“Trauma-informed care” is a semi-new buzzword that is heard all over right now but trauma-informed care gets a lot wrong when it comes to bipolar disorder (and other serious mental illnesses). I don’t say this because I don’t think trauma-informed care works — I think it probably does. But like anything, it only works for a certain population; and, like with anything fashionable, right now (look, it has its own conference) they are trying to shoehorn it onto every population. And when it comes to bipolar disorder, trauma-informed care gets a lot wrong.

Bipolar Disorder Is Not About Trauma

It is the case that some people with bipolar disorder have experienced trauma — maybe even most, I don’t know. What I do know is that trauma does not cause bipolar disorder. Bipolar disorder is a psychological, biological, and environmental disorder. (Technically referred to as a bio-psycho-social disorder.) And while the environment and a person’s psychology can contribute to bipolar disorder, bipolar disorder needs biological component — mostly a genetic component — to manifest. One needs the predisposition for bipolar disorder. Trauma can’t create a predisposition. Trauma doesn’t cause bipolar disorder and addressing trauma doesn’t cure bipolar disorder, either.

What’s Wrong with Trauma-Informed Care in Bipolar?

Well, nothing — sort of. If you have been through a trauma, I highly recommend you deal with that trauma by seeing a psychologist. And in dealing with that trauma, it is possible that bipolar disorder will be easier to manage. That makes sense. Untreated trauma is like a boulder on your back — remove the boulder and doing anything gets easier.

That said, the issue is with mental health professionals who think that if they deal with anyone’s trauma, anyone’s bipolar disorder will be helped. This is the shoehorning. This is the suggestion that if you have bipolar, trauma-informed care is the cure.

This issue tends to come up with psychologists. Some psychologists dig and dig and dig for the trauma you supposedly have experienced that you supposedly haven’t dealt with and that supposedly will unlock the key to your bipolar disorder.

Trauma-informed care is fashionable, but trauma-informed care gets a lot wrong about bipolar disorder. Learn about bipolar and trauma-informed care mistakes.

Well, that is bullshit.

Like I said, if you have trauma, it’s important to deal with it. But if you have dealt with it or if it isn’t there in the first place, that’s okay too. You can have bipolar disorder without trauma. Really.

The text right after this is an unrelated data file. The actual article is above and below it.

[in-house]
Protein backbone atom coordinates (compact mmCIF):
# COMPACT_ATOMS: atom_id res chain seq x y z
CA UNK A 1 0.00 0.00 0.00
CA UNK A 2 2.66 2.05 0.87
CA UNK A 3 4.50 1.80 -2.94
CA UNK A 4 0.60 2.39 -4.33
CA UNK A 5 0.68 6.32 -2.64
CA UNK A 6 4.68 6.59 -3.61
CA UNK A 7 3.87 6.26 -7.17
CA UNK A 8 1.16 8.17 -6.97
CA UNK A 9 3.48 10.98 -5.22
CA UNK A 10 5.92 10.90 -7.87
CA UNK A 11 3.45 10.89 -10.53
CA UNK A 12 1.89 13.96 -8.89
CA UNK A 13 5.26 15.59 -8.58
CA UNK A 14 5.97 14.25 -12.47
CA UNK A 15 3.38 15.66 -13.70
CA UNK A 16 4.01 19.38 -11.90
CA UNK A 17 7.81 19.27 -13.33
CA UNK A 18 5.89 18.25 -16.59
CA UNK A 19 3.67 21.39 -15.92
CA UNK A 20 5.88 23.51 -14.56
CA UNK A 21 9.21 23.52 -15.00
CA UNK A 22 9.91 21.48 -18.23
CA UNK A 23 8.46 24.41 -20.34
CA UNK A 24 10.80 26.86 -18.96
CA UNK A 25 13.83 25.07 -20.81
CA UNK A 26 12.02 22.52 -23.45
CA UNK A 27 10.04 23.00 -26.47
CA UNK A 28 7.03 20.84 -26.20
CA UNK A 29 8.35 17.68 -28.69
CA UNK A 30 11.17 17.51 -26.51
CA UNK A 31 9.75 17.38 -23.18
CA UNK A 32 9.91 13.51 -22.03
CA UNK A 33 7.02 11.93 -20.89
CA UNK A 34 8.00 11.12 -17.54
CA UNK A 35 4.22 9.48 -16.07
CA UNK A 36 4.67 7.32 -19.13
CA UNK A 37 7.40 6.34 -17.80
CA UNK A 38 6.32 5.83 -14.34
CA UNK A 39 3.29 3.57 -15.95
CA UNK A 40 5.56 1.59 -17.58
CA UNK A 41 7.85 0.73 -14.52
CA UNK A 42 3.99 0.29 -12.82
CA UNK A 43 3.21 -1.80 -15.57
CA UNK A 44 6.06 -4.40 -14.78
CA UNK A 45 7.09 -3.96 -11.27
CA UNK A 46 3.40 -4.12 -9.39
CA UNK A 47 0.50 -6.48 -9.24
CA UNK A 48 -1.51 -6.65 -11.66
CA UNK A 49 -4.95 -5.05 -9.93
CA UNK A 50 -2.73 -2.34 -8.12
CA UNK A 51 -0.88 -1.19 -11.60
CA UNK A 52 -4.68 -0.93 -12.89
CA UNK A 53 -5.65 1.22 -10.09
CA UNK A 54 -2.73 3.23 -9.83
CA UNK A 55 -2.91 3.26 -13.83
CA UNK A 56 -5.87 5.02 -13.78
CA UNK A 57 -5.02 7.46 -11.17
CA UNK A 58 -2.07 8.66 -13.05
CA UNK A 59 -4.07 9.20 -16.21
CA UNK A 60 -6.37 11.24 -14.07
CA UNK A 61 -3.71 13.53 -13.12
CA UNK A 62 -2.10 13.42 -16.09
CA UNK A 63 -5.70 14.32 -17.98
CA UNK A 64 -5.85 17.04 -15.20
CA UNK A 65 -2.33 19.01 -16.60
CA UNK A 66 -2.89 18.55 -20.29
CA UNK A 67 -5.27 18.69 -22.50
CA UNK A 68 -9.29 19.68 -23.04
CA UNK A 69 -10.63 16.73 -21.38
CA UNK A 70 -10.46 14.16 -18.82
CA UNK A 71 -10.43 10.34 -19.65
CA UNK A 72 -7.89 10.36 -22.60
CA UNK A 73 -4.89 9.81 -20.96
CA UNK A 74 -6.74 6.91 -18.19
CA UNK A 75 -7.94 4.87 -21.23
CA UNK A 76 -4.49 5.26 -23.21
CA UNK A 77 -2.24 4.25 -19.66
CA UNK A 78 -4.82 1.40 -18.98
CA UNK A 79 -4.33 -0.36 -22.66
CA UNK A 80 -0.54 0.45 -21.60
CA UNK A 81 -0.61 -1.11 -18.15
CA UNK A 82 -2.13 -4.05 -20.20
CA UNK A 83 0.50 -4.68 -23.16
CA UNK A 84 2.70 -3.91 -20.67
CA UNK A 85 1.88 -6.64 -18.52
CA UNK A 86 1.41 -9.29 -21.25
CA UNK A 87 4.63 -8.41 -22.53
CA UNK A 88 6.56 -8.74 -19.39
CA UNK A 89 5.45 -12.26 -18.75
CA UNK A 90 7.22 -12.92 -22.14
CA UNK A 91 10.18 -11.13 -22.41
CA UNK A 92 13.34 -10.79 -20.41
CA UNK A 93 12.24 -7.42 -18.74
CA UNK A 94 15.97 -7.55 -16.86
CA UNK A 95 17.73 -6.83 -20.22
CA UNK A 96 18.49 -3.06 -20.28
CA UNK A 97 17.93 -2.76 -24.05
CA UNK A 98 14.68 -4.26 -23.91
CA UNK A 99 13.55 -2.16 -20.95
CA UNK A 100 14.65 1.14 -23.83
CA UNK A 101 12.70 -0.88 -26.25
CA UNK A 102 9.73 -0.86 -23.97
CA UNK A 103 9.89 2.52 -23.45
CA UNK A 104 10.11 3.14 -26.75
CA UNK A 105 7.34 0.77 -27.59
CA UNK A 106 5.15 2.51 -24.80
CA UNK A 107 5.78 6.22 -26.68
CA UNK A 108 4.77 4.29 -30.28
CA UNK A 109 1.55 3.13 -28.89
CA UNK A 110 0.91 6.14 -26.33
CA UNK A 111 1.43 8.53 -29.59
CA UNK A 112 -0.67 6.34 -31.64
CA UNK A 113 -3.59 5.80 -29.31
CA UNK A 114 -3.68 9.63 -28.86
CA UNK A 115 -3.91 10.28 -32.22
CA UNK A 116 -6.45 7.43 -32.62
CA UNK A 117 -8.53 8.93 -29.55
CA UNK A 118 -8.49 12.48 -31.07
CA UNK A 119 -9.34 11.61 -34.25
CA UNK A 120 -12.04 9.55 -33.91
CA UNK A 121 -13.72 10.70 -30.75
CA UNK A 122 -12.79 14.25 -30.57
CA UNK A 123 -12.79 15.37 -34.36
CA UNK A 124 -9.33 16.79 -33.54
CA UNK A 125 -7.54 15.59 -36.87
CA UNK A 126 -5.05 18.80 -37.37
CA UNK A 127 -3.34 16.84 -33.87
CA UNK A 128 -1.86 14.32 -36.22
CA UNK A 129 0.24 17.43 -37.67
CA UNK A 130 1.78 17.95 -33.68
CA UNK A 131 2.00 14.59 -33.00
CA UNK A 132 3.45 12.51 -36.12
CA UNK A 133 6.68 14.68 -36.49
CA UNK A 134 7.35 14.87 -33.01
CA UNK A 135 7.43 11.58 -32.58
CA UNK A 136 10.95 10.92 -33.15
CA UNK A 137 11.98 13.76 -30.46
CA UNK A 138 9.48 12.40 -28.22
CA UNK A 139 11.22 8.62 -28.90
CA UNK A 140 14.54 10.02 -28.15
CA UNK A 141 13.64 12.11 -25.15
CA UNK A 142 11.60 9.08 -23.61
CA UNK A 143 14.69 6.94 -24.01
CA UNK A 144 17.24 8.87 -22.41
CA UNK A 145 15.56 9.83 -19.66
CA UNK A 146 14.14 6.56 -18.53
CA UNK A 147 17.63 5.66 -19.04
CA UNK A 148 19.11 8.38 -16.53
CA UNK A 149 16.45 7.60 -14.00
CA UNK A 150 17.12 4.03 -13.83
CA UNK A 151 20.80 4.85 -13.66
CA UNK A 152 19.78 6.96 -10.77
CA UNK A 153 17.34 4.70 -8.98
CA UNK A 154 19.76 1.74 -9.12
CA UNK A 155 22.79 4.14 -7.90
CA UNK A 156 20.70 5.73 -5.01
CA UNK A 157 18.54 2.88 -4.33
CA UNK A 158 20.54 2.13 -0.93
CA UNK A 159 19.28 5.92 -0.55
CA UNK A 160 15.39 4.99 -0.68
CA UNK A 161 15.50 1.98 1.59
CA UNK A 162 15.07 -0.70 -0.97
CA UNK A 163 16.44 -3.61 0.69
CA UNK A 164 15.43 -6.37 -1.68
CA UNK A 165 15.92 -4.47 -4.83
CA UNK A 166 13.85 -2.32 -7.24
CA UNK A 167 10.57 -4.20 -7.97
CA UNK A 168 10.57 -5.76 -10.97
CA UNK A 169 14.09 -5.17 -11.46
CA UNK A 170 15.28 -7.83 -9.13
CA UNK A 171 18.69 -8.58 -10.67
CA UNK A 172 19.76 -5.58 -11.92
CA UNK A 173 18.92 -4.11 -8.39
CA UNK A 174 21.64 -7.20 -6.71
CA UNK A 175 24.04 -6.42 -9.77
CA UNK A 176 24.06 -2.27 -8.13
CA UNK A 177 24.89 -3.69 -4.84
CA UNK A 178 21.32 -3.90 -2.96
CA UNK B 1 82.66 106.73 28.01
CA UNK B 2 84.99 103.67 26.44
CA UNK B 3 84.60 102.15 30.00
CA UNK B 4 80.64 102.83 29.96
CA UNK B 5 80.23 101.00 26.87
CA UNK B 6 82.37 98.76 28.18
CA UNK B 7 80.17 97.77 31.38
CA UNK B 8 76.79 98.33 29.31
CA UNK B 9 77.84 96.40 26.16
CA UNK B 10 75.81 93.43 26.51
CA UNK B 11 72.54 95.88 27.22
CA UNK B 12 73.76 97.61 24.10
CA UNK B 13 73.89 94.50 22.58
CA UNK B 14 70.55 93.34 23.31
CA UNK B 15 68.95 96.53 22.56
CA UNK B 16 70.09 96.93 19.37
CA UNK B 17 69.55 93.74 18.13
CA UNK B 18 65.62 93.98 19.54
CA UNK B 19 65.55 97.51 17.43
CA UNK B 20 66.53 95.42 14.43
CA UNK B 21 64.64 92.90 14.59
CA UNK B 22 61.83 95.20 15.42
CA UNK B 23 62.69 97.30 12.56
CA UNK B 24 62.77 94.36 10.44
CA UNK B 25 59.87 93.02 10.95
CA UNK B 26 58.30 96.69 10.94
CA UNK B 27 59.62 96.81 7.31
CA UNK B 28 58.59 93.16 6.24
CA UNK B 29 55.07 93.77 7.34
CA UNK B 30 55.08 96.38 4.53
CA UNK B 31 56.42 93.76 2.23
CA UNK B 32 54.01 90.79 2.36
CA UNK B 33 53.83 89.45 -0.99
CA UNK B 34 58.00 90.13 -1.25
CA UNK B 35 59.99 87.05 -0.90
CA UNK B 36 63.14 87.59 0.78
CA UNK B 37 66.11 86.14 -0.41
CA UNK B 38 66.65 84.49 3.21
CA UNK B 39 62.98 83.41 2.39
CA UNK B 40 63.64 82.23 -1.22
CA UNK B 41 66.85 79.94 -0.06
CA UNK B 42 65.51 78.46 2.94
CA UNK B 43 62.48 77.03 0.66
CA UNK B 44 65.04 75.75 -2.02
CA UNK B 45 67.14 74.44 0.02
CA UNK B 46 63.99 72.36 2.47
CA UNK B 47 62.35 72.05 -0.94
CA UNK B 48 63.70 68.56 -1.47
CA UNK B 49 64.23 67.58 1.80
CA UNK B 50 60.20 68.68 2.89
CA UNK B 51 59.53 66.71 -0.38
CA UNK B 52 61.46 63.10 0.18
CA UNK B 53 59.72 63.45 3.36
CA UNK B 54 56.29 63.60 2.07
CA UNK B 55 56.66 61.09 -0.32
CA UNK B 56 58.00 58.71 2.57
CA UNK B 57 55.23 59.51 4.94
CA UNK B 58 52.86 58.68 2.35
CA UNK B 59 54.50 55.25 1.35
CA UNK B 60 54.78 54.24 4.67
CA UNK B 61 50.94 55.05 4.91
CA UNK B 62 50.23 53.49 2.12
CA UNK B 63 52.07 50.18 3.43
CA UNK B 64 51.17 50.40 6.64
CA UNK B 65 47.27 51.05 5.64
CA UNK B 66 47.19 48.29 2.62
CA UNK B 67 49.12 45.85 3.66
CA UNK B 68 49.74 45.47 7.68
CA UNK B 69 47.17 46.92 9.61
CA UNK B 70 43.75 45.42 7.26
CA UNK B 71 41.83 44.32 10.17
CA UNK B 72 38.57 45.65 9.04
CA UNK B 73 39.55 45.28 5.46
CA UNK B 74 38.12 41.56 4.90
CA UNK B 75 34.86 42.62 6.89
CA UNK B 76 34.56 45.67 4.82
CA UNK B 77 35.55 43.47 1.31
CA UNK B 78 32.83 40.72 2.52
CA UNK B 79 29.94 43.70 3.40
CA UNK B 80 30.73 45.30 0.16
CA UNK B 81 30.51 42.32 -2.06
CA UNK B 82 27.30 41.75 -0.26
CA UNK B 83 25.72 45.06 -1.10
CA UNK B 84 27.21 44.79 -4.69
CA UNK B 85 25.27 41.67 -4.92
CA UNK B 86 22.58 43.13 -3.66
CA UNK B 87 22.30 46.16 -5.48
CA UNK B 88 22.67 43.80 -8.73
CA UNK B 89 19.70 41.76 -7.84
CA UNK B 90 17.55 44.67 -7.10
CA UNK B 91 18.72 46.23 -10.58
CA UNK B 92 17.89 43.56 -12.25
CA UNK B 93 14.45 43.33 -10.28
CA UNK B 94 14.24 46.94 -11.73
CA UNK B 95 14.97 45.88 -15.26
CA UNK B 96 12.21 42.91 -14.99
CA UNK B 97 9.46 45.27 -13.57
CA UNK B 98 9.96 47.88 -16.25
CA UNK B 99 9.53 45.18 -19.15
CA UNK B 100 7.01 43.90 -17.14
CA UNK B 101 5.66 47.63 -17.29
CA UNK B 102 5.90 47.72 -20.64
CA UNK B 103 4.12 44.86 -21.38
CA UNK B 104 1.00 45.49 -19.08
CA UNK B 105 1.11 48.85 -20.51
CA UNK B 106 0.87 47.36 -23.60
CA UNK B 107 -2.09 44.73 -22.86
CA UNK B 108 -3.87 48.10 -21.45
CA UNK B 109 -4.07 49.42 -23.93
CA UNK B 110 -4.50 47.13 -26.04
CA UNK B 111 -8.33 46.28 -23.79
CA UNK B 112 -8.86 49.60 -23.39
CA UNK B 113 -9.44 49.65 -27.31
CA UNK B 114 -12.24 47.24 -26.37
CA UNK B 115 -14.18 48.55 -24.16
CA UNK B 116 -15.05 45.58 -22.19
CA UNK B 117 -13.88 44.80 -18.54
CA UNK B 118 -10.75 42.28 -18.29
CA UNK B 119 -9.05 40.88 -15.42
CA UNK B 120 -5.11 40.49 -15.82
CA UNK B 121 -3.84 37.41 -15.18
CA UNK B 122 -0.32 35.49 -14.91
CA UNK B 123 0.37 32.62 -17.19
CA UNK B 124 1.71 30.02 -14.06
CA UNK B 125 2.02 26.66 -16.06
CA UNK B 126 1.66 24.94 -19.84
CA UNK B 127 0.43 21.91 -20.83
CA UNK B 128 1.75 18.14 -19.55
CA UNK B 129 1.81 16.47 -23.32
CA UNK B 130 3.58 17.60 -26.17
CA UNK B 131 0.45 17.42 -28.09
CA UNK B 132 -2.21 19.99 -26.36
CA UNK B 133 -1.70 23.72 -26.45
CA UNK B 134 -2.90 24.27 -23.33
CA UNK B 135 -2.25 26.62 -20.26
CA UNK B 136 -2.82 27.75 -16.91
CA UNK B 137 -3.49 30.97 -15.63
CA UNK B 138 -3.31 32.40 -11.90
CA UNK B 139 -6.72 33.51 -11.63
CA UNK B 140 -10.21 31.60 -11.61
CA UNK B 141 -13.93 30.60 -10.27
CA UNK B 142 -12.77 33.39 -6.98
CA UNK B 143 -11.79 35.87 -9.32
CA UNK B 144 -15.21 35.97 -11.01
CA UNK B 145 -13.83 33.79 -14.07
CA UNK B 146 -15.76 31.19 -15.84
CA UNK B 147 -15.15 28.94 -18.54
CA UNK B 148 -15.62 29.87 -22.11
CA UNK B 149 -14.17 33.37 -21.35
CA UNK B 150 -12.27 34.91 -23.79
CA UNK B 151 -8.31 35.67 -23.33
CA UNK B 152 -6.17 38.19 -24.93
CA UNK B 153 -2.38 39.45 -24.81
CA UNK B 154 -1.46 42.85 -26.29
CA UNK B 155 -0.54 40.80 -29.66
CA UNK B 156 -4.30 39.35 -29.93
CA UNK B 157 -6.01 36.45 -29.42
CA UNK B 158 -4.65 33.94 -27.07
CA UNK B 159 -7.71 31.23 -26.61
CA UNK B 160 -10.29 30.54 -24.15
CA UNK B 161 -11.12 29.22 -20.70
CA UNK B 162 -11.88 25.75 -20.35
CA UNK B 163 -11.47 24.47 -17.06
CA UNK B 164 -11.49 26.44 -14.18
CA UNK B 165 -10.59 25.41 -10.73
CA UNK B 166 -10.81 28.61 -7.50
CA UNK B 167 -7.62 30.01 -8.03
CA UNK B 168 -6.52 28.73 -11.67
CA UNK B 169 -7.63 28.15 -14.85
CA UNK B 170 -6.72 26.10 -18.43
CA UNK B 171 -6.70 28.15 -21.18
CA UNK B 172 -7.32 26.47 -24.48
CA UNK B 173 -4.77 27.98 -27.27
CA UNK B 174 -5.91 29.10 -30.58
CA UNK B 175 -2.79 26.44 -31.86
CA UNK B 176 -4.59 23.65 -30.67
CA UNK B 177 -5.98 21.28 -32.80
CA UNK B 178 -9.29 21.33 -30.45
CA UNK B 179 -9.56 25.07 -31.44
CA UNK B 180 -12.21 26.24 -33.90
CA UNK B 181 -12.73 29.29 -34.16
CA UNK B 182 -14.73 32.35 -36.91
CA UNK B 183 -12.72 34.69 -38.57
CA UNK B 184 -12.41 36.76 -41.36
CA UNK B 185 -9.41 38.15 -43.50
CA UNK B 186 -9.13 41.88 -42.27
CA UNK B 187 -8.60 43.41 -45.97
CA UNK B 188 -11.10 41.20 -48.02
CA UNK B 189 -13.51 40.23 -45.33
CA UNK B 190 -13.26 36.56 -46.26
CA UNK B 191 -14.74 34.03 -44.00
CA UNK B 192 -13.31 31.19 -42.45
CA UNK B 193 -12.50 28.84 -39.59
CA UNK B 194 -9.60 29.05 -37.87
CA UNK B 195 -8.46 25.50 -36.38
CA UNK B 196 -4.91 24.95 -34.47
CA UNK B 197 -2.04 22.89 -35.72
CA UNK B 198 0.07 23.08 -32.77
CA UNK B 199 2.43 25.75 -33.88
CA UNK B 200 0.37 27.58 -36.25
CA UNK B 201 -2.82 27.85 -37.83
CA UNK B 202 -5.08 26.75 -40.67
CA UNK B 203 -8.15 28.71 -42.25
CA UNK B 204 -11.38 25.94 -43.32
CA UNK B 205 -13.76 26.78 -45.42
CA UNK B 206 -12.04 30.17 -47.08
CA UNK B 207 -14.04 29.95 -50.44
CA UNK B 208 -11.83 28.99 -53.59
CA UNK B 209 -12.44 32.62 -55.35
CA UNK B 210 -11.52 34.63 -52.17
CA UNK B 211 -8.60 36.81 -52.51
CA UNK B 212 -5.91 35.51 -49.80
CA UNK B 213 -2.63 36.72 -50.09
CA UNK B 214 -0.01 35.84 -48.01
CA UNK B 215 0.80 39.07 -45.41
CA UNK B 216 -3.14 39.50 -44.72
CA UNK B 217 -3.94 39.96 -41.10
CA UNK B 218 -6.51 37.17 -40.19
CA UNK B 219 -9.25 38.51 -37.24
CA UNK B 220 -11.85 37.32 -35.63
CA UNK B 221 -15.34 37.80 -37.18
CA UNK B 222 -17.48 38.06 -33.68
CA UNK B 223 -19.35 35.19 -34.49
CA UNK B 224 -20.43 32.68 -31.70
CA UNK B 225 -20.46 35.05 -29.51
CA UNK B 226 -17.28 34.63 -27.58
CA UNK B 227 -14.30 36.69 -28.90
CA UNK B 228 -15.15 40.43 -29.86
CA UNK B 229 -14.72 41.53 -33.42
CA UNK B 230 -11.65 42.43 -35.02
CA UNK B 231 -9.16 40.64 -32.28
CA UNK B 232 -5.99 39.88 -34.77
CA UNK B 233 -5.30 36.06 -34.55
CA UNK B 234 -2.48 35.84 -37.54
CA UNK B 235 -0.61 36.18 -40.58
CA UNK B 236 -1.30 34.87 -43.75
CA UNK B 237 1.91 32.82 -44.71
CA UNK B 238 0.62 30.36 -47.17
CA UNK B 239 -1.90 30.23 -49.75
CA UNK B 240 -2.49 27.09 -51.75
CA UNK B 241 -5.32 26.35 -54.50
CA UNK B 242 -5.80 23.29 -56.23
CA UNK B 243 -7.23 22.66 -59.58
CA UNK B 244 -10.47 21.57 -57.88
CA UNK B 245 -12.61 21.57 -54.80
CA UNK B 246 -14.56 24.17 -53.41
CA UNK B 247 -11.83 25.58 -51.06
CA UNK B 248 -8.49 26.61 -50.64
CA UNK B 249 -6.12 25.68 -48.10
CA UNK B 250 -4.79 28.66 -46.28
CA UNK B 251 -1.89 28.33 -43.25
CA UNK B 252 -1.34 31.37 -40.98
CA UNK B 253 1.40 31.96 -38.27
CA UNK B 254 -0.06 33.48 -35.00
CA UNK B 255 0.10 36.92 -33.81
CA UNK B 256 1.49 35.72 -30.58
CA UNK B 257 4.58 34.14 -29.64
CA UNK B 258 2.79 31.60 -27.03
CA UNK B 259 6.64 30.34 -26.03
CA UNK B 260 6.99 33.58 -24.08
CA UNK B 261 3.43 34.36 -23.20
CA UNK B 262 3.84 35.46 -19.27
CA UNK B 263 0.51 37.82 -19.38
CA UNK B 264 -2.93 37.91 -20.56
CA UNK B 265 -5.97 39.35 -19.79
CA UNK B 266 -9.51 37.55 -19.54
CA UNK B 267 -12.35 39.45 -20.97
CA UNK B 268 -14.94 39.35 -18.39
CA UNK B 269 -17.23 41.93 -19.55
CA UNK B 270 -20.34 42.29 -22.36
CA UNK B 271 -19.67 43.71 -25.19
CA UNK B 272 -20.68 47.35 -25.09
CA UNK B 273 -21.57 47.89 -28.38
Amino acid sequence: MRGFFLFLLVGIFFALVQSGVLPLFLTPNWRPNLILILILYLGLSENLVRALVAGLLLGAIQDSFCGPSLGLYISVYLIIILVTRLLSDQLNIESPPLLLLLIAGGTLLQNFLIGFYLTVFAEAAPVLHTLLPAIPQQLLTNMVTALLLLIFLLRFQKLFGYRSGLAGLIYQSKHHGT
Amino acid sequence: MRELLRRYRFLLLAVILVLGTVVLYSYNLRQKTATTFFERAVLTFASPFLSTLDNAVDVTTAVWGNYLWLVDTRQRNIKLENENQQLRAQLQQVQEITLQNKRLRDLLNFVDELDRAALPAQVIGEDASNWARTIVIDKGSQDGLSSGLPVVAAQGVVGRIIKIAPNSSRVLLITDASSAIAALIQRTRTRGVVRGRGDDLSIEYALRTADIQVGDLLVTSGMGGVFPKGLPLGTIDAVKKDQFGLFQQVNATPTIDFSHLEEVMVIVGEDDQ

So, if you’re looking at your life in its totality, and part of the puzzle is trauma — you might be a candidate for trauma-informed care. That said, if your practitioner is insisting that trauma must be part of your bipolar disorder, then that is more trauma-insistent care, and that is problematic, to say the least.

My Experience with Bipolar and Trauma-Informed Care

Look, I’ve been through trauma. I can admit that. It’s not a secret.

I’ve also put in lots of hard work to get over that trauma. If you’ve been one of my therapists, you know that too.

So in the puzzle of my life, while trauma has occurred, it’s not part of my bipolar disorder experience today and, quite frankly, I find it really insulting that someone would insist that it is. It’s insulting because that person is suggesting that I don’t know myself. That person is suggesting that I don’t understand my own history. That person is suggesting that I’m not my own expert.

Now some people do need a nudge (or seven) to deal with their own traumas. I’m sure this is true. So maybe psychologists have your best interest at heart when nudging you about trauma. But everyone is the expert in their own experience and, seriously, if a patient says they are over their trauma or that they haven’t experienced a bad childhood or sexual assault, for god’s sake, believe them.

So, in the end, trauma-informed care might be good for some, but it can also be insulting to those with bipolar disorder or another serious mental illness when it causes professionals to not listen to our real experiences. The fashionability of trauma-informed care overrides individuals. And that is not okay.

Banner image by Flickr user Dallas.